ECB President Mario Draghi said in an interview published on Wednesday that the spread of populist movements is threatening European integration and efforts to find joint responses to immigration, security and other shared concerns.
EU citizens’ main worries were “now immigration, counter-terrorist security measures, defence and border protection”, Draghi told Spain’s El Pais newspaper in some of his strongest recent comments on political developments.
“All of these are supranational affairs that require a common response. European integration is the appropriate response, but this has become weaker in recent times, partly because of populist movements,” he added.
Draghi did not name particular parties. But events like the France’s National Front, which wants its own anti-EU referendum and Britain’s UKIP, which helped drive the Brexit debate has shaken up the political landscape by a string of movements.
A heavy burden on the ECB to prop up growth has been enhanced by the risk that has increased that ruling parties shift focus away from needed structural reforms with elections coming up in France, Germany and the Netherlands.
As the European Commission was due to present its biggest plan in more than a decade to revitalise the 96-billion-euro defence industry with a new joint research fund, came his comments holding up integration as an answer to security concerns.
Political uncertainty would increase the longer talks on Britain’s exit from the EU continued, Draghi warned.
“It will be more difficult for investors and other economic agents in the United Kingdom to make decisions. Now, the impact of course is going to be stronger on the UK than it is on the EU and on the euro area, but certainly the UK is a large economy, so it will have an effect here too.”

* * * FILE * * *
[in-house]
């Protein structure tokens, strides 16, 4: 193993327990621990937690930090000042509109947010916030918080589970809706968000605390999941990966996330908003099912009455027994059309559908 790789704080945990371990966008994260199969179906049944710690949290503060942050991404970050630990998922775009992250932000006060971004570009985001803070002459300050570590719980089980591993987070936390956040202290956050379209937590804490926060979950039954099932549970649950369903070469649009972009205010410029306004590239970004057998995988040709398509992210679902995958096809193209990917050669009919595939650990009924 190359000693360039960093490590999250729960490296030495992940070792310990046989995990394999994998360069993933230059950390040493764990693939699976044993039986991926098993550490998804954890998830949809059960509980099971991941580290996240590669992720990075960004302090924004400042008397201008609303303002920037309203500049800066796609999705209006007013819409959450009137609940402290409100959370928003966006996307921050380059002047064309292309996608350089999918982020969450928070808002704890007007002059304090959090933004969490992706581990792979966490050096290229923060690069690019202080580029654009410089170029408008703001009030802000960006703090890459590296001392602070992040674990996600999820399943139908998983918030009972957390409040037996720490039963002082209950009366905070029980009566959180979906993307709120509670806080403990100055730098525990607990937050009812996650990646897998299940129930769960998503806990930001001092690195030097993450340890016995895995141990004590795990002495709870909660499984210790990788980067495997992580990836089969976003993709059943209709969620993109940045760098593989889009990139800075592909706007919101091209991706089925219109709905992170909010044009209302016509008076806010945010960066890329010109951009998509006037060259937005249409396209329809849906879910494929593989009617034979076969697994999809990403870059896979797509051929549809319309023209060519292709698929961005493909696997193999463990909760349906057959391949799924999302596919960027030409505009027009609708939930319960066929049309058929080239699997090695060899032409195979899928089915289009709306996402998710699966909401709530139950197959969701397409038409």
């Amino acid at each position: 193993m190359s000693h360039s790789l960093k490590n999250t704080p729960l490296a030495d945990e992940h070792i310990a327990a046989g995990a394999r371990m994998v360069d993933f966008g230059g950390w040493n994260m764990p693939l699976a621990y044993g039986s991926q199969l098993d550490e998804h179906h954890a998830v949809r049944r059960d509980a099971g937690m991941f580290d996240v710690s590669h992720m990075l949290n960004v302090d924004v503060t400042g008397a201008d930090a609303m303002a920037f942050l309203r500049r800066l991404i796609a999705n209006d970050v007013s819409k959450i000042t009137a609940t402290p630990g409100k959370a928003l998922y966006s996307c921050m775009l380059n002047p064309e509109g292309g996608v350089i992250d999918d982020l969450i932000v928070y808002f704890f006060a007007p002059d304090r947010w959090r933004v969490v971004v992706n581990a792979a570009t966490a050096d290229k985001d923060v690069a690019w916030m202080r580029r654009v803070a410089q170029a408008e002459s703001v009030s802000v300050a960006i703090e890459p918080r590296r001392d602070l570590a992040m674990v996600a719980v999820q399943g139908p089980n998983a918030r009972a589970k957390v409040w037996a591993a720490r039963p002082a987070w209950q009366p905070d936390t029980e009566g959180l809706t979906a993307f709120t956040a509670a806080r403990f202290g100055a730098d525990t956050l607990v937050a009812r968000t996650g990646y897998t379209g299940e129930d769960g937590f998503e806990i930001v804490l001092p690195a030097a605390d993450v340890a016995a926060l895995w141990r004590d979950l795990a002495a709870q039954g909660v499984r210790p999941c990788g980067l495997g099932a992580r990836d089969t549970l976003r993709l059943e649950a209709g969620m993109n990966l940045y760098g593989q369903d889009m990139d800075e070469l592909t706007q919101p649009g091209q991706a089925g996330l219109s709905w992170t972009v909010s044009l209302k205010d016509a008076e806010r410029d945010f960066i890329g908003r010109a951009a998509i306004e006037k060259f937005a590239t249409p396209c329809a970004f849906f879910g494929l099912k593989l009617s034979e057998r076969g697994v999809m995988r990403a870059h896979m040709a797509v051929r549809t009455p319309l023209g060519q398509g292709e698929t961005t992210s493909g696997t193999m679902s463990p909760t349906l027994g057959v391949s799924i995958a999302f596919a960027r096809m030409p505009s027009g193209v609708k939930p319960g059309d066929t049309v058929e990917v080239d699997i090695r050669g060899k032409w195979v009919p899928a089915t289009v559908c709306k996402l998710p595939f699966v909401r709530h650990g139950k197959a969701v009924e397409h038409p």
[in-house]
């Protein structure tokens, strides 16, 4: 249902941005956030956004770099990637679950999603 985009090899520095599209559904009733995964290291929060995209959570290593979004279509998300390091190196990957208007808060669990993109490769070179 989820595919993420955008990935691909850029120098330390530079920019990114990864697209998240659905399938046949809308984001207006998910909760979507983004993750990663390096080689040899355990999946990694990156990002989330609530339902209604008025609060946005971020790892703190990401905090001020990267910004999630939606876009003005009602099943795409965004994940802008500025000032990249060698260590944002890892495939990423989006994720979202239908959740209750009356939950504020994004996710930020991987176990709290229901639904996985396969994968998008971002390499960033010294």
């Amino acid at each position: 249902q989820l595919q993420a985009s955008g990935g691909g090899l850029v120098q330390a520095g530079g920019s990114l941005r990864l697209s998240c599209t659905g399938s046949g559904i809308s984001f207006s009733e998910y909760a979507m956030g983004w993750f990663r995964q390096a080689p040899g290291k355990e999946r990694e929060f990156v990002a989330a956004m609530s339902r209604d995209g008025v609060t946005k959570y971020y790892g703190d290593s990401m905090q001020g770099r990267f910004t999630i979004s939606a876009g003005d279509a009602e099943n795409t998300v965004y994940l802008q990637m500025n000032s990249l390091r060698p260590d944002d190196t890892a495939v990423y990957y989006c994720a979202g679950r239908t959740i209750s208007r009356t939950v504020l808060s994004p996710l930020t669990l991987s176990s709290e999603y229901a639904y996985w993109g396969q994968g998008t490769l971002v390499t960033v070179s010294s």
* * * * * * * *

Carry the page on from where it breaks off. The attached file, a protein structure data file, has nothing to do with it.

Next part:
Repeating the ECB line on maintaining price stability in the monetary union, Draghi declined to comment on the upcoming votes, and a referendum on constitutional changes in Italy.
“What we know is we have an objective which is price stability and we have instruments to achieve that. How can we best contribute to confidence and stability? Through fulfilling that mandate,” he said.
Providing unprecedented stimulus for several years as the bank has cut interest rates to record low levels. It will decide next month whether to extend its 1.74-trillion-euro ($1.85 trillion) asset buys beyond next March to drive growth and inflation.
“And I would say in spite of the many crises of the last six, seven years, we continue to steer the ship towards this mandate, and we foresee that inflation will go back towards our objective of an inflation rate below but close to 2 percent by 2018-2019.,” Draghi said, repeating earlier comments from other board members.
For well over three years, the euro zone’s central bank has missed its inflation target. It will release initial 2019 forecasts on Dec. 8 when it also updates earlier projections.
(Adapted from CBNBC)